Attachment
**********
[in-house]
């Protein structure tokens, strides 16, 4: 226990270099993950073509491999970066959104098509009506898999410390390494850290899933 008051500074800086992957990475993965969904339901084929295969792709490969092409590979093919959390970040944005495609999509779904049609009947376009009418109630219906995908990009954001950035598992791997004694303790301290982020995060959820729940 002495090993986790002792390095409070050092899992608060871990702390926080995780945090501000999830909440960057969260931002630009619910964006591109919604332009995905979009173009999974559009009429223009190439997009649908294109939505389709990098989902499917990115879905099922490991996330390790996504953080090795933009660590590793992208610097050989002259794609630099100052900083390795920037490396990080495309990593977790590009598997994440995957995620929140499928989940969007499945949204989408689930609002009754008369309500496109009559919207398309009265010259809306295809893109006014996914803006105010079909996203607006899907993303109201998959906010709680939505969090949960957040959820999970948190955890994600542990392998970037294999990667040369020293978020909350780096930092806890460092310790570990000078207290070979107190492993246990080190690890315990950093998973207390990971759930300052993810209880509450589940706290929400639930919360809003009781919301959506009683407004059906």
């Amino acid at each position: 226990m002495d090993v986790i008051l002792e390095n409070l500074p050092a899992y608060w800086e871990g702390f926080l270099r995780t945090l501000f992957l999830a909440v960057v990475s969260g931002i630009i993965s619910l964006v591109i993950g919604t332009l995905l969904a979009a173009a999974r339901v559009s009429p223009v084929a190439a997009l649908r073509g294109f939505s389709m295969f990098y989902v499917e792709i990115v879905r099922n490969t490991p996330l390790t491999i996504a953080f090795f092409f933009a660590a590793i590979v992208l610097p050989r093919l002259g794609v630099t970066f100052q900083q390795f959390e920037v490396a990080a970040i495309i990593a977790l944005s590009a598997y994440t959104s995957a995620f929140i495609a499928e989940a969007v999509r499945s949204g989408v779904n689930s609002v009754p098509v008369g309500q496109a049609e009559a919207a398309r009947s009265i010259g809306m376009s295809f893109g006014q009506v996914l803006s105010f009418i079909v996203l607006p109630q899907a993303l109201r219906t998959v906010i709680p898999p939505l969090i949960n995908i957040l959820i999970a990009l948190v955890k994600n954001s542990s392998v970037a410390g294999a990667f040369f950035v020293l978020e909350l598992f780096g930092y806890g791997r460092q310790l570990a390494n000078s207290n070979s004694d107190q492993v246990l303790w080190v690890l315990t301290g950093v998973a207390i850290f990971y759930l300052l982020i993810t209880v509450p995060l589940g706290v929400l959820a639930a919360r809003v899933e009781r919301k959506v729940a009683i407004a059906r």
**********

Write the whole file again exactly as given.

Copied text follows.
[in-house]
């Protein structure tokens, strides 16, 4: 226990270099993950073509491999970066959104098509009506898999410390390494850290899933 008051500074800086992957990475993965969904339901084929295969792709490969092409590979093919959390970040944005495609999509779904049609009947376009009418109630219906995908990009954001950035598992791997004694303790301290982020995060959820729940 002495090993986790002792390095409070050092899992608060871990702390926080995780945090501000999830909440960057969260931002630009619910964006591109919604332009995905979009173009999974559009009429223009190439997009649908294109939505389709990098989902499917990115879905099922490991996330390790996504953080090795933009660590590793992208610097050989002259794609630099100052900083390795920037490396990080495309990593977790590009598997994440995957995620929140499928989940969007499945949204989408689930609002009754008369309500496109009559919207398309009265010259809306295809893109006014996914803006105010079909996203607006899907993303109201998959906010709680939505969090949960957040959820999970948190955890994600542990392998970037294999990667040369020293978020909350780096930092806890460092310790570990000078207290070979107190492993246990080190690890315990950093998973207390990971759930300052993810209880509450589940706290929400639930919360809003009781919301959506009683407004059906």
């Amino acid at each position: 226990m002495d090993v986790i008051l002792e390095n409070l500074p050092a899992y608060w800086e871990g702390f926080l270099r995780t945090l501000f992957l999830a909440v960057v990475s969260g931002i630009i993965s619910l964006v591109i993950g919604t332009l995905l969904a979009a173009a999974r339901v559009s009429p223009v084929a190439a997009l649908r073509g294109f939505s389709m295969f990098y989902v499917e792709i990115v879905r099922n490969t490991p996330l390790t491999i996504a953080f090795f092409f933009a660590a590793i590979v992208l610097p050989r093919l002259g794609v630099t970066f100052q900083q390795f959390e920037v490396a990080a970040i495309i990593a977790l944005s590009a598997y994440t959104s995957a995620f929140i495609a499928e989940a969007v999509r499945s949204g989408v779904n689930s609002v009754p098509v008369g309500q496109a049609e009559a919207a398309r009947s009265i010259g809306m376009s295809f893109g006014q009506v996914l803006s105010f009418i079909v996203l607006p109630q899907a993303l109201r219906t998959v906010i709680p898999p939505l969090i949960n995908i957040l959820i999970a990009l948190v955890k994600n954001s542990s392998v970037a410390g294999a990667f040369f950035v020293l978020e909350l598992f780096g930092y806890g791997r460092q310790l570990a390494n000078s207290n070979s004694d107190q492993v246990l303790w080190v690890l315990t301290g950093v998973a207390i850290f990971y759930l300052l982020i993810t209880v509450p995060l589940g706290v929400l959820a639930a919360r809003v899933e009781r919301k959506v729940a009683i407004a059906r």